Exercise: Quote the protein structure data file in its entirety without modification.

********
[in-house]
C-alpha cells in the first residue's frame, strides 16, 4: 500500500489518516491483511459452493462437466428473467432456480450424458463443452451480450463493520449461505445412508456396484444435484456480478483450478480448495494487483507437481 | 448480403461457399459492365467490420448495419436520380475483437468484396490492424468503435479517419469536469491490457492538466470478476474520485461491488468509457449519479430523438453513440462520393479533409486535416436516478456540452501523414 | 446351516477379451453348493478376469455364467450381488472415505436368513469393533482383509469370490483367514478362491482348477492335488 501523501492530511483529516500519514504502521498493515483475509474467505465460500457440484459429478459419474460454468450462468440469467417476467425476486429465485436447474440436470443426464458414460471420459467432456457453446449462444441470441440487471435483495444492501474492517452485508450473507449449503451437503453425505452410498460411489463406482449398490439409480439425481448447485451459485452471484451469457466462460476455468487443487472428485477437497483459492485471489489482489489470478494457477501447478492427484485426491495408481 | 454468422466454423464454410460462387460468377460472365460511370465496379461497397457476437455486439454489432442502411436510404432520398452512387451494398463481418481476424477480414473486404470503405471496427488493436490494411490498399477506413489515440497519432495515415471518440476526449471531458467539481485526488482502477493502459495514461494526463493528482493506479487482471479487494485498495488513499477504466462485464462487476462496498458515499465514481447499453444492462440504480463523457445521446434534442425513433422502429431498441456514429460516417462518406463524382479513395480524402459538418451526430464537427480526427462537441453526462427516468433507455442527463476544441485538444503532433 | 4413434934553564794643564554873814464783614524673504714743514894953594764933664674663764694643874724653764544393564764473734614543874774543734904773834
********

[in-house]
C-alpha cells in the first residue's frame, strides 16, 4: 500500500489518516491483511459452493462437466428473467432456480450424458463443452451480450463493520449461505445412508456396484444435484456480478483450478480448495494487483507437481 | 448480403461457399459492365467490420448495419436520380475483437468484396490492424468503435479517419469536469491490457492538466470478476474520485461491488468509457449519479430523438453513440462520393479533409486535416436516478456540452501523414 | 446351516477379451453348493478376469455364467450381488472415505436368513469393533482383509469370490483367514478362491482348477492335488 501523501492530511483529516500519514504502521498493515483475509474467505465460500457440484459429478459419474460454468450462468440469467417476467425476486429465485436447474440436470443426464458414460471420459467432456457453446449462444441470441440487471435483495444492501474492517452485508450473507449449503451437503453425505452410498460411489463406482449398490439409480439425481448447485451459485452471484451469457466462460476455468487443487472428485477437497483459492485471489489482489489470478494457477501447478492427484485426491495408481 | 454468422466454423464454410460462387460468377460472365460511370465496379461497397457476437455486439454489432442502411436510404432520398452512387451494398463481418481476424477480414473486404470503405471496427488493436490494411490498399477506413489515440497519432495515415471518440476526449471531458467539481485526488482502477493502459495514461494526463493528482493506479487482471479487494485498495488513499477504466462485464462487476462496498458515499465514481447499453444492462440504480463523457445521446434534442425513433422502429431498441456514429460516417462518406463524382479513395480524402459538418451526430464537427480526427462537441453526462427516468433507455442527463476544441485538444503532433 | 4413434934553564794643564554873814464783614524673504714743514894953594764933664674663764694643874724653764544393564764473734614543874774543734904773834